Use this URL to cite or link to this record in EThOS: http://ethos.bl.uk/OrderDetails.do?uin=uk.bl.ethos.391179
Title: The use of gender in the trials of Myra Hindley and Rose West
Author: Winter, Josephine Louise
Awarding Body: University of Bristol
Current Institution: University of Bristol
Date of Award: 2002
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Abstract:
This work examines the transcripts of the trials of Myra Hindley (1966) and Rosemary West (1995). It adopts a feminist perspective to expose the constructions of femininity that were manifest in the cases posed by the prosecution and defence and the judges' summings up. Consequently, it draws primarily upon two theoretical bases: first, the now abundant feminist criminological literature and, second, work on the criminal court process; for example, evidence theory and work on case construction, and the functions and roles of the judge and jury, most of which has not as yet addressed issues of gender. Examination of the trials reveals that many of the characteristics associated with femininity identified by previous feminist work were pervasive during both trials. However, whilst the nature of constructions of femininity deployed are the same in spite of the thirty years that passed between the trials, their usage is not. Whilst it might be expected that the progression of feminist work would have reduced the strength of the presence of gendered norms in the courtroom, the author will show that counsel's use and reliance on gendered stereotypes is greater and more sophisticated in Rosemary West's case than in that of Myra Hindley. The difference between the use of gendered stereotypes in the two cases is a consequence of the means by which they appear. Constructions of femininity in Rosemary West's case formed part of the case, they constituted themes in the narrative created and presented by counsel. Whilst similar norms were present in Myra Hindley's trial, they were less frequently explicitly utilised by counsel. The author suggests that the reasons for the difference are twofold. First, that the stronger and more prolific evidence in Myra Hindley's trial meant that prosecution counsel relied less on gender stereotyping to make a convincing case, whereas the evidentiary gap in Rosemary West's trial was filled with evidence and suggestions pertaining to her failure to fit stereotypes of femininity. Secondly, feminist literature, knowledge and findings were absorbed and internalised by the legal profession by the 1990s, providing counsel with knowledge on how best to fill the evidentiary gap.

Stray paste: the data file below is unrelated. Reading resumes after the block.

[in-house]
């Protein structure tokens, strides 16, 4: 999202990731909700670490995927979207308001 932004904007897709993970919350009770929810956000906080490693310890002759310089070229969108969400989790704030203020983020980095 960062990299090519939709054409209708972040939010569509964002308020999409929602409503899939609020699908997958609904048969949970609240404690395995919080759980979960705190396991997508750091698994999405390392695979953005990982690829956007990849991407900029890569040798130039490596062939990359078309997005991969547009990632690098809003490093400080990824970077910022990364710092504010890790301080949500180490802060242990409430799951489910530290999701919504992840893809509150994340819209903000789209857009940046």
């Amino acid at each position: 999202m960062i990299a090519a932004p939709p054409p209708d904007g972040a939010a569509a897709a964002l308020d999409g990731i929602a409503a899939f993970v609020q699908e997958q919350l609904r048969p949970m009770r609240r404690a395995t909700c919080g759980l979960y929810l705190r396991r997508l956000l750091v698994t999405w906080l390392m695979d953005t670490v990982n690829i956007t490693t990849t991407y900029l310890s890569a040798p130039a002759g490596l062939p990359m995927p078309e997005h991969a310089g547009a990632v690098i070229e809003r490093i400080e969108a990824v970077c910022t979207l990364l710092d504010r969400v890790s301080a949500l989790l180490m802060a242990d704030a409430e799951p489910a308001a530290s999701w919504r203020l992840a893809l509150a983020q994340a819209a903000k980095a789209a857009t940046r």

Supervisor: Bibbings, Lois Sponsor: Not available
Qualification Name: Thesis (Ph.D.) Qualification Level: Doctoral
EThOS ID: uk.bl.ethos.391179  DOI: Not available
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